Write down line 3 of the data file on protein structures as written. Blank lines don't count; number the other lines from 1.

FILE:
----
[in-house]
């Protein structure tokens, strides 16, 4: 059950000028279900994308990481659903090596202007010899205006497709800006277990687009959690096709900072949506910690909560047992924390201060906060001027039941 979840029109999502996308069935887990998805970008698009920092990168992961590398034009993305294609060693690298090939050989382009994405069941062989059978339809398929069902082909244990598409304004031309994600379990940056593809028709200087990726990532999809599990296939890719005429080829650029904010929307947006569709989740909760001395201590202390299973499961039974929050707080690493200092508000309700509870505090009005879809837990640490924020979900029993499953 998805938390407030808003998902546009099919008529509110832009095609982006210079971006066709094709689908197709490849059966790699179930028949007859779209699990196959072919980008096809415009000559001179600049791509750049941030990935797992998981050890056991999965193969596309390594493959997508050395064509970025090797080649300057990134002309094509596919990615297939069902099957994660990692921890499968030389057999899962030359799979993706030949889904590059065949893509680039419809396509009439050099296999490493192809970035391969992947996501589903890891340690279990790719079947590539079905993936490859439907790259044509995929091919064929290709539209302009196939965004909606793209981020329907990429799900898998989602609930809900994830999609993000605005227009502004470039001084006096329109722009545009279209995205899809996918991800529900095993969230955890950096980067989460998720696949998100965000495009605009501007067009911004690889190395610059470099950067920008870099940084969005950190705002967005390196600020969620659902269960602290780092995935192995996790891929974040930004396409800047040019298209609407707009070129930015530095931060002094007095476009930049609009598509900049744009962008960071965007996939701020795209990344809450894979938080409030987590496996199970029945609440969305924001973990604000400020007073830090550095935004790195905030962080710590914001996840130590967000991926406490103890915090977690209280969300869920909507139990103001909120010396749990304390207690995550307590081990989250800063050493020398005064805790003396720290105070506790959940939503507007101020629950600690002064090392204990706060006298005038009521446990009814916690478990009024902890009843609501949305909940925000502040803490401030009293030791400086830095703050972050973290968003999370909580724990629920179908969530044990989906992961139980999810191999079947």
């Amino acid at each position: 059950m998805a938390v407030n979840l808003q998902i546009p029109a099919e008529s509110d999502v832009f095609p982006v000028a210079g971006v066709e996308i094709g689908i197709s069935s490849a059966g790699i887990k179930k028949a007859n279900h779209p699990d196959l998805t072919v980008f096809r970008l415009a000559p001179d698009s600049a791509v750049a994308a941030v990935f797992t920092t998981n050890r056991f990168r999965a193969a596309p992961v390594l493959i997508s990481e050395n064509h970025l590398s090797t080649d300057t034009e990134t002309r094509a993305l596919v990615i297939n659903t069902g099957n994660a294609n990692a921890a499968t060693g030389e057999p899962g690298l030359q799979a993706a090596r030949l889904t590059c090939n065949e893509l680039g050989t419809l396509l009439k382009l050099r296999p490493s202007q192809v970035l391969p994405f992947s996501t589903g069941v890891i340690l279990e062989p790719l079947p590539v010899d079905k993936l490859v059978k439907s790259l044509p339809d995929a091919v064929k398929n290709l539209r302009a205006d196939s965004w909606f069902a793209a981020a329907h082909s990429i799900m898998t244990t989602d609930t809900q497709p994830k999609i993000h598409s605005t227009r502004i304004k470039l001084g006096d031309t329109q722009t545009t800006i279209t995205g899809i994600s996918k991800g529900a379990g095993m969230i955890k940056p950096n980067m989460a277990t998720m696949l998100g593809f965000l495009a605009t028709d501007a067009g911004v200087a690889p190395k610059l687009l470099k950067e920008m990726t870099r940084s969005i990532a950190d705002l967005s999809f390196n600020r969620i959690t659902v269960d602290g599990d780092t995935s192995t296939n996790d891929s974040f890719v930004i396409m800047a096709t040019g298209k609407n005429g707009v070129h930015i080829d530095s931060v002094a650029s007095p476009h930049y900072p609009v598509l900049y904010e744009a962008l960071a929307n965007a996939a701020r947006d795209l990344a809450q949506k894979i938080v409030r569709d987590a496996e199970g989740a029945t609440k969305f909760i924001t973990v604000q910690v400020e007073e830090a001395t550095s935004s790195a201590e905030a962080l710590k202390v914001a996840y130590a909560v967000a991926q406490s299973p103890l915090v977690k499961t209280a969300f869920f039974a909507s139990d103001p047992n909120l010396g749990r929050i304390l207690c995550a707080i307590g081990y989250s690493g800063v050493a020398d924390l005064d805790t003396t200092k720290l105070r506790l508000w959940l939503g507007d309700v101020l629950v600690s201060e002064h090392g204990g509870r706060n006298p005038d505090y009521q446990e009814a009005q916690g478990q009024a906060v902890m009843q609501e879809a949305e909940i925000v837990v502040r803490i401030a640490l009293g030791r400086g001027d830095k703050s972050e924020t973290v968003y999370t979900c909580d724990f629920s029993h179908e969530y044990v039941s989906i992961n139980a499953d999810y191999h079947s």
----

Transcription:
């Amino acid at each position: 059950m998805a938390v407030n979840l808003q998902i546009p029109a099919e008529s509110d999502v832009f095609p982006v000028a210079g971006v066709e996308i094709g689908i197709s069935s490849a059966g790699i887990k179930k028949a007859n279900h779209p699990d196959l998805t072919v980008f096809r970008l415009a000559p001179d698009s600049a791509v750049a994308a941030v990935f797992t920092t998981n050890r056991f990168r999965a193969a596309p992961v390594l493959i997508s990481e050395n064509h970025l590398s090797t080649d300057t034009e990134t002309r094509a993305l596919v990615i297939n659903t069902g099957n994660a294609n990692a921890a499968t060693g030389e057999p899962g690298l030359q799979a993706a090596r030949l889904t590059c090939n065949e893509l680039g050989t419809l396509l009439k382009l050099r296999p490493s202007q192809v970035l391969p994405f992947s996501t589903g069941v890891i340690l279990e062989p790719l079947p590539v010899d079905k993936l490859v059978k439907s790259l044509p339809d995929a091919v064929k398929n290709l539209r302009a205006d196939s965004w909606f069902a793209a981020a329907h082909s990429i799900m898998t244990t989602d609930t809900q497709p994830k999609i993000h598409s605005t227009r502004i304004k470039l001084g006096d031309t329109q722009t545009t800006i279209t995205g899809i994600s996918k991800g529900a379990g095993m969230i955890k940056p950096n980067m989460a277990t998720m696949l998100g593809f965000l495009a605009t028709d501007a067009g911004v200087a690889p190395k610059l687009l470099k950067e920008m990726t870099r940084s969005i990532a950190d705002l967005s999809f390196n600020r969620i959690t659902v269960d602290g599990d780092t995935s192995t296939n996790d891929s974040f890719v930004i396409m800047a096709t040019g298209k609407n005429g707009v070129h930015i080829d530095s931060v002094a650029s007095p476009h930049y900072p609009v598509l900049y904010e744009a962008l960071a929307n965007a996939a701020r947006d795209l990344a809450q949506k894979i938080v409030r569709d987590a496996e199970g989740a029945t609440k969305f909760i924001t973990v604000q910690v400020e007073e830090a001395t550095s935004s790195a201590e905030a962080l710590k202390v914001a996840y130590a909560v967000a991926q406490s299973p103890l915090v977690k499961t209280a969300f869920f039974a909507s139990d103001p047992n909120l010396g749990r929050i304390l207690c995550a707080i307590g081990y989250s690493g800063v050493a020398d924390l005064d805790t003396t200092k720290l105070r506790l508000w959940l939503g507007d309700v101020l629950v600690s201060e002064h090392g204990g509870r706060n006298p005038d505090y009521q446990e009814a009005q916690g478990q009024a906060v902890m009843q609501e879809a949305e909940i925000v837990v502040r803490i401030a640490l009293g030791r400086g001027d830095k703050s972050e924020t973290v968003y999370t979900c909580d724990f629920s029993h179908e969530y044990v039941s989906i992961n139980a499953d999810y191999h079947s």